A stressed girl in front of a laptop holding her head with 'my job is making me depressed' text overlay, indicating job-related stress.

My Job is Making Me Depressed But I Can’t Quit: What To Do Next

Last updated on February 15th, 2024 at 01:02 pm

You know it’s Monday even before opening your eyes. It’s not the bright morning light peeking in through the blinds that gives it away. It’s that sinking feeling in your gut and the dryness in your mouth. Your mind echoes the same heavy thought with the same persistence, “My job is making me depressed.”

You’ve found yourself in an all too common scenario for the modern worker. The grinding gears of the corporate machine, the relentless pursuit of deadlines, and the constant pressure to be productive have you feeling trapped in a cycle of despair, and it might seem like there is no way out. Different emotions are swirling inside you: bitterness for the job that’s draining you, guilt over what may seem to be ungratefulness for steady employment, especially considering the current market.

But it’s not about being ungrateful. It’s about feeling engaged, esteemed, and satisfied in your role, which currently might feel as distant as a dream. You spend a significant portion of your life working. It’s not too much to hope that this substantial chunk of time leaves you feeling fulfilled rather than empty. However, the reality is different. The ghastly truth is that you’re drowning, but you can’t just get out of the water—you need this job.

Yet, it’s crucial to understand that the predicament you’re in is not a life sentence. Many have walked this rocky path, and there are strategies and tools to help navigate these difficult times. Just because quitting isn’t an option today doesn’t mean you’re forever bound to an eternity of unhappiness. There are ways to recapture joy and rekindle your occupational passion—even in the most challenging job scenarios.

Know the Cause of Feeling Depressed at Work

First of all, we should identify where the pain is coming from. Could it be a heavy workload, a toxic workplace culture, an absence of growth, or possibly something even more personal that is simmering underneath?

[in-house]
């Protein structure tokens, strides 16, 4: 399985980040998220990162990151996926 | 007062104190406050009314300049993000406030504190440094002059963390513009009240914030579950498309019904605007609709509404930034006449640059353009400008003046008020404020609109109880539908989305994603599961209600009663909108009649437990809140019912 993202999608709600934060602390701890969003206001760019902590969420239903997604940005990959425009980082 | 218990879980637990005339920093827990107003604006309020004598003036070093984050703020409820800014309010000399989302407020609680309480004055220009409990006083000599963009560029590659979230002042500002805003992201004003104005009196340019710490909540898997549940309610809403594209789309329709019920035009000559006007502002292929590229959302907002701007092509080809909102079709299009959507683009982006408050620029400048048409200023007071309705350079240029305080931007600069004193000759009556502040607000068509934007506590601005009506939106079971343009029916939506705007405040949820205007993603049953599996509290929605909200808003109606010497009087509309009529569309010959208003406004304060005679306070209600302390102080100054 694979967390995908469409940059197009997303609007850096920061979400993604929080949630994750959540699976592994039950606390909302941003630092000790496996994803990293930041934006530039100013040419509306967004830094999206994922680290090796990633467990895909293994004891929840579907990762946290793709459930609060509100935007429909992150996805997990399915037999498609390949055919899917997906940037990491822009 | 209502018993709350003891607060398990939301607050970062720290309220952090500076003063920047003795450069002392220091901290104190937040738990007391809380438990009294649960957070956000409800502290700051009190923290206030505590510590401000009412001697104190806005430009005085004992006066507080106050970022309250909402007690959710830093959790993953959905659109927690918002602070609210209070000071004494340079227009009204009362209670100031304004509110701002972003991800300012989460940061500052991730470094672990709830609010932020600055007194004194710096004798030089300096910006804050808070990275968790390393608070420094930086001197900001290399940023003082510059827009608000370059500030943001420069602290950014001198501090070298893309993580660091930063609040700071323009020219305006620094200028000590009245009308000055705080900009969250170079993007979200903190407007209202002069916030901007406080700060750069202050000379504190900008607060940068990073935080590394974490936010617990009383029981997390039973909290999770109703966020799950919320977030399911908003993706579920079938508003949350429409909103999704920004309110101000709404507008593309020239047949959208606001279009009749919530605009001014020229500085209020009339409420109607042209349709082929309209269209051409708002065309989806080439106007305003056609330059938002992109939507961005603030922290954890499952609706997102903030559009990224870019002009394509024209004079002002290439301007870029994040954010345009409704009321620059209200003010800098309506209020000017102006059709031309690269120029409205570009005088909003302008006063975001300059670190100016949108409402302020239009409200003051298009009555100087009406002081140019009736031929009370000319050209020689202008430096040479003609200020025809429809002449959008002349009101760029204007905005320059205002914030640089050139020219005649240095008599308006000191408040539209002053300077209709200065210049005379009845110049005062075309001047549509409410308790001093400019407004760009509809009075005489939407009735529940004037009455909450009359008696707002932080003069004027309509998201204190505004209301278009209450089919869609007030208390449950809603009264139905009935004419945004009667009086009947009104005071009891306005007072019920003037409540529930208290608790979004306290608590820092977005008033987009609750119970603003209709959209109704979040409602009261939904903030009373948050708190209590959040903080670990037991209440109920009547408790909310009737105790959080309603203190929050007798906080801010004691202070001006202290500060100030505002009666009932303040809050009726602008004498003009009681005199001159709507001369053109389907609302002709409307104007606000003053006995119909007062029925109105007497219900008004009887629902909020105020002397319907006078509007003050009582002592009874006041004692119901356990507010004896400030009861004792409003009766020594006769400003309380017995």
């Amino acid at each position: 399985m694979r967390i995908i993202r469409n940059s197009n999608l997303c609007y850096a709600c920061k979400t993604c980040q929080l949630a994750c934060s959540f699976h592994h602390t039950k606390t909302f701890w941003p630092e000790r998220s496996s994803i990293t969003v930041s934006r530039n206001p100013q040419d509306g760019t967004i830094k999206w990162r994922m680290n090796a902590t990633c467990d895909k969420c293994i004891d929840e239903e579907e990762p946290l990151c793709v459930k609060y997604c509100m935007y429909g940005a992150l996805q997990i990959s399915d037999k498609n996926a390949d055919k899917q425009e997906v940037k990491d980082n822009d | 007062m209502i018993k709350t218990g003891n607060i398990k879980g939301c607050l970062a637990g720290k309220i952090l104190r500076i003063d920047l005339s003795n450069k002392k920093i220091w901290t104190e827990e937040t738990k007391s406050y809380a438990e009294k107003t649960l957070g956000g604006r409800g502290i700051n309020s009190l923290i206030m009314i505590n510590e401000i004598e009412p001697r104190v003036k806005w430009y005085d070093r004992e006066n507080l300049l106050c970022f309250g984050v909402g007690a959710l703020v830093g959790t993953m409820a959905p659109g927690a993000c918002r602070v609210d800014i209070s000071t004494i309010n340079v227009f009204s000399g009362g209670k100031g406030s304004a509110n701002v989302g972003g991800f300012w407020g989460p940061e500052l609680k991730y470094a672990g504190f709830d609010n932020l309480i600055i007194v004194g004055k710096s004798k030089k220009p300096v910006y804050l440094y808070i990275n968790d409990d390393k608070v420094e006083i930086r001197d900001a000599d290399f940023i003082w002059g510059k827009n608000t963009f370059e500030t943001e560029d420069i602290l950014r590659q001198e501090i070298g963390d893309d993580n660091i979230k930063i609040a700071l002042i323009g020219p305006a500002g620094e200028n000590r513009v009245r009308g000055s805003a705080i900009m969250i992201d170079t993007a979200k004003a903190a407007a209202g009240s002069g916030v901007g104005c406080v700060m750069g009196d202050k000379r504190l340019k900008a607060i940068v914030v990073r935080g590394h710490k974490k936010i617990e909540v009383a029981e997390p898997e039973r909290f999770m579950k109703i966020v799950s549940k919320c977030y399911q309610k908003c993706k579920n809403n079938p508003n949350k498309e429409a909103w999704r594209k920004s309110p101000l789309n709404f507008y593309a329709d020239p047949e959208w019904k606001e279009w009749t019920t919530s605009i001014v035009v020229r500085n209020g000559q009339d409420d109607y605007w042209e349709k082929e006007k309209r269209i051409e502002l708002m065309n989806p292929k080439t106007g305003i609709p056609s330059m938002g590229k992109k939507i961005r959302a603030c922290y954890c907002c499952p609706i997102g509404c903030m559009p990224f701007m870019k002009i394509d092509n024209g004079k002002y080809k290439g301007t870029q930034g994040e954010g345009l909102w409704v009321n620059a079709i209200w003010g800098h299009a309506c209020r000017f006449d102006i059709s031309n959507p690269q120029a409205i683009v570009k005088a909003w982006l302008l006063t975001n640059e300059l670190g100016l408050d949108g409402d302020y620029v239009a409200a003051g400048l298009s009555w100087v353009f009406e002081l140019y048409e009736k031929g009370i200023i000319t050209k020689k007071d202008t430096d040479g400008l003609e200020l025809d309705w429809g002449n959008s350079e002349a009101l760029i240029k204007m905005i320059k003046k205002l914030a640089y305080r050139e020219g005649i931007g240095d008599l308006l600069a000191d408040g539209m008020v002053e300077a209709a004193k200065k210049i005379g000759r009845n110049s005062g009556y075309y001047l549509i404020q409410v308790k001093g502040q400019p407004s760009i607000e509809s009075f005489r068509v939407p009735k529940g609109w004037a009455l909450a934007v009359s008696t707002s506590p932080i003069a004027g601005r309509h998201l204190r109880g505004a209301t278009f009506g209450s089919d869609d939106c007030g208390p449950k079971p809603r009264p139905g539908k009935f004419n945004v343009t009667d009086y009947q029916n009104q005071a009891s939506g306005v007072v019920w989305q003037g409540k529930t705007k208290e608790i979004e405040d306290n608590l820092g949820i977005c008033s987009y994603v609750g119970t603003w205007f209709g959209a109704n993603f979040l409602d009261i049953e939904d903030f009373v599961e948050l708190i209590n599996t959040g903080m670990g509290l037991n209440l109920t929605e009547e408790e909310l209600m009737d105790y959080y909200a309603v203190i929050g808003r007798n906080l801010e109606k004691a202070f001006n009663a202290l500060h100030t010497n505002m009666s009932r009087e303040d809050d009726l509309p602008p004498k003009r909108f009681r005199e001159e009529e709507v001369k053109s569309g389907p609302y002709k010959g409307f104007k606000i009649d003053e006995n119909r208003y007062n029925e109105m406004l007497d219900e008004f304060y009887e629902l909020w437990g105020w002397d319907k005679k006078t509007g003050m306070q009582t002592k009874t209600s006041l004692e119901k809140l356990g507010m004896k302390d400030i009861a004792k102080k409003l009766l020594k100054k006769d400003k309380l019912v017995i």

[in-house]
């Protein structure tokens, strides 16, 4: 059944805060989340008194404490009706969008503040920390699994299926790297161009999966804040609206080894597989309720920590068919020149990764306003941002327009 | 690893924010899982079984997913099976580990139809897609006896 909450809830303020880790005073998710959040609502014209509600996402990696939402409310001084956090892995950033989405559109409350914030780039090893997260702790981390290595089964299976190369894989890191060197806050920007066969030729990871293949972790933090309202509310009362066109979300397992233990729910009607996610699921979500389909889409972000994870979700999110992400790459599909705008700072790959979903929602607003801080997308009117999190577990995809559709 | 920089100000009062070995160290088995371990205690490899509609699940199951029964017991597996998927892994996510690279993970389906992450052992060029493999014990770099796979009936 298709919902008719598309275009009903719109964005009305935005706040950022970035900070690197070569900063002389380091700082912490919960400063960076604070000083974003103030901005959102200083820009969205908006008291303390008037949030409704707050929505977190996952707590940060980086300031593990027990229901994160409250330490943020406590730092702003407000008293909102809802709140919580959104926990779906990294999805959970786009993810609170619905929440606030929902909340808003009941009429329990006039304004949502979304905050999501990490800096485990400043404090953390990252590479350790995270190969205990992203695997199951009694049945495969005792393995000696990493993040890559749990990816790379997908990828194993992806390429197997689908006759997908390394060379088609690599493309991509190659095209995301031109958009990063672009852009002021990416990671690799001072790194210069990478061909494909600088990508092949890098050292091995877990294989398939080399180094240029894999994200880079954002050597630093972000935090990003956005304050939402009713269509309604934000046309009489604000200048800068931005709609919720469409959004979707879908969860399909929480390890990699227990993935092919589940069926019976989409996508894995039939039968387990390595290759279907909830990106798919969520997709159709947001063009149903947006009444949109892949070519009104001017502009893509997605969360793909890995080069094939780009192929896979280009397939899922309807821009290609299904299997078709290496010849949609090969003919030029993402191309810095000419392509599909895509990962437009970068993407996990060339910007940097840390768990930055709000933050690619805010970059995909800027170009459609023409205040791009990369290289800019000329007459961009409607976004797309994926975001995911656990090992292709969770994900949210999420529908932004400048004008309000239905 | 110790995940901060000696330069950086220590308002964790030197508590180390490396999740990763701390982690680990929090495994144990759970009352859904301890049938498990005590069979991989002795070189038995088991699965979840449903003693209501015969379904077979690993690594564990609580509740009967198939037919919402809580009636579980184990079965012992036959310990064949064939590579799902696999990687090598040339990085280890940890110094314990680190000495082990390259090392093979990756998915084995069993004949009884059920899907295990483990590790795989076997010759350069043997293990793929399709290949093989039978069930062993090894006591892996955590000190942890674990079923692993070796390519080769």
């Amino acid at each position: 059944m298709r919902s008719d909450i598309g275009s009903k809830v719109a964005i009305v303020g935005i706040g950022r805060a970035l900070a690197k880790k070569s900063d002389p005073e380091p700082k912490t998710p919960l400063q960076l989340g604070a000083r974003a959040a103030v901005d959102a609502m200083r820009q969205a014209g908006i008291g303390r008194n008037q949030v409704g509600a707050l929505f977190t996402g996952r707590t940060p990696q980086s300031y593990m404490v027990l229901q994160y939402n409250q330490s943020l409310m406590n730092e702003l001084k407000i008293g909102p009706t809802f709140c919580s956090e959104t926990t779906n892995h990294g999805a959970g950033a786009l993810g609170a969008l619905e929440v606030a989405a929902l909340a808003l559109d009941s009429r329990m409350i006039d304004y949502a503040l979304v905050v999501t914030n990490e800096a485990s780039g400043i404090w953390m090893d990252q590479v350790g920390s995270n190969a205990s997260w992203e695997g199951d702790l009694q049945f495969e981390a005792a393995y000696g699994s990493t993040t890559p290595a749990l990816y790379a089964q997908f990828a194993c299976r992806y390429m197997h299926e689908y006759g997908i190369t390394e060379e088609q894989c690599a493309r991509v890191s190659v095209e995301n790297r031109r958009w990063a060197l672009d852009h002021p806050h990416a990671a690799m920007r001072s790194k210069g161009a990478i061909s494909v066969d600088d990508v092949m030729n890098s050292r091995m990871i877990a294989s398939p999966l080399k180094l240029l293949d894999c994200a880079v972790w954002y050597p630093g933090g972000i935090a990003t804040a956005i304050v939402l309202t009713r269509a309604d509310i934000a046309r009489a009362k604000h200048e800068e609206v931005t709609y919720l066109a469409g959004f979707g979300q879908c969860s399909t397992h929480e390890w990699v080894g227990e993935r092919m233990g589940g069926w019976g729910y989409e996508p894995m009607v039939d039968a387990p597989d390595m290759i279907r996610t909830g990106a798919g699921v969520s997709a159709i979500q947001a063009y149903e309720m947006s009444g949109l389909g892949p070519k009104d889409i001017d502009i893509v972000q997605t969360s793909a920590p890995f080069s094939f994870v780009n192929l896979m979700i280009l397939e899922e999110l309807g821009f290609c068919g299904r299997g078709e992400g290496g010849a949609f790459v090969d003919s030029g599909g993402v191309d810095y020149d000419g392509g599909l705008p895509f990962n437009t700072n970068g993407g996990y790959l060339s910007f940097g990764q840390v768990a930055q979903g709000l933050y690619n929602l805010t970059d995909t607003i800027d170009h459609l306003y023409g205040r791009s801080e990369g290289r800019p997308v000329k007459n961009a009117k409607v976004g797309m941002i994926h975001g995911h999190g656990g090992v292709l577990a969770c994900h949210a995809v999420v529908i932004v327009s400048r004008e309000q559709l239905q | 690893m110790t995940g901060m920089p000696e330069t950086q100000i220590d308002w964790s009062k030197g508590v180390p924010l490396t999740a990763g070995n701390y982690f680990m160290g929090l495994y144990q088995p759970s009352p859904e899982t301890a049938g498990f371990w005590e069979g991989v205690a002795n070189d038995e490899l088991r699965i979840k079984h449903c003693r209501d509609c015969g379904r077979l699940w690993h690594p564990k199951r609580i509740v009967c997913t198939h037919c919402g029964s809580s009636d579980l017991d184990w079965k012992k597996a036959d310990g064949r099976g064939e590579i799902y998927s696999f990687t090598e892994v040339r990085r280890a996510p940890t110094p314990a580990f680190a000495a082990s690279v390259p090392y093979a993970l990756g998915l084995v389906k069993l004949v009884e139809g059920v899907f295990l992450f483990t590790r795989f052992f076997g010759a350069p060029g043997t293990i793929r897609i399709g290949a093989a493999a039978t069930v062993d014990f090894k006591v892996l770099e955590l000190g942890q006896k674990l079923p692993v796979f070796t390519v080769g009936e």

Identifying what particular aspects of your job are pulling you down is the first step toward addressing them. What’s the primary source of your sadness? Is the workload more than you can manage with your current skills or working hours? A workplace can often breed toxicity becoming a wedge between you and your peace of mind. Or is it a feeling of stagnation and missing out on possible opportunities that cause your unhappiness?

Sometimes it’s a combination of reasons; other times, it’s a single factor that outweighs everything else. Take a silent pledge at this stage to not deflect any uncomfortable truths. Your journey towards a better, brighter work-life balance begins with accepting and acknowledging the situation that’s causing your current distress.

But what if it’s hard to nail down the causes on your own? Or suppose your depressive symptoms are too overwhelming and paralyzing that analyzing them feels like work. If that’s the case, it’s important to remember that seeking professional help is not only okay but a brave and necessary step towards your well-being. Psychologists, therapists, and counselors are trained to help you address this exact kind of situation, and guide you to overcome the challenges you’re facing.

Strategies to Avoid Being Depressed at Work

Shifting Perspective

Reframe Duties

Even when your day-to-day tasks seem boring and repetitive, remember this, you are valuable. You’re developing skills—organizational, leadership, patience —that could just be the stepping stones towards your career goal. There’s always a purpose behind every task, a silver lining to be discovered. And sometimes, all it takes is a shift in mindset.

Set Small, Achievable Goals

We sometimes set such high, out-of-reach goals for ourselves that the pressure almost crushes us. What if we turned that approach on its head? Next time you’re swamped with work, instead of getting overwhelmed, segment your tasks. Small, achievable goals. And every goal you achieve, no matter how tiny, celebrate it.  These smaller achievements are your building blocks to bigger successes and can do wonders for your motivation.

Focus on What You Can Control 

At times, despite our best efforts, things might not go the way we want. And that’s alright. It’s important to understand and accept that not everything is within our control. What you can control, is the effort you put in, the creativity you bring, and the lessons you learn from each experience. So, let go of what is beyond your reach and focus on your own journey. Celebrate each step and even each struggle as they shape the person you are today.

Building Wellbeing

Prioritize Self-Care: Healthy Habits Improve Resilience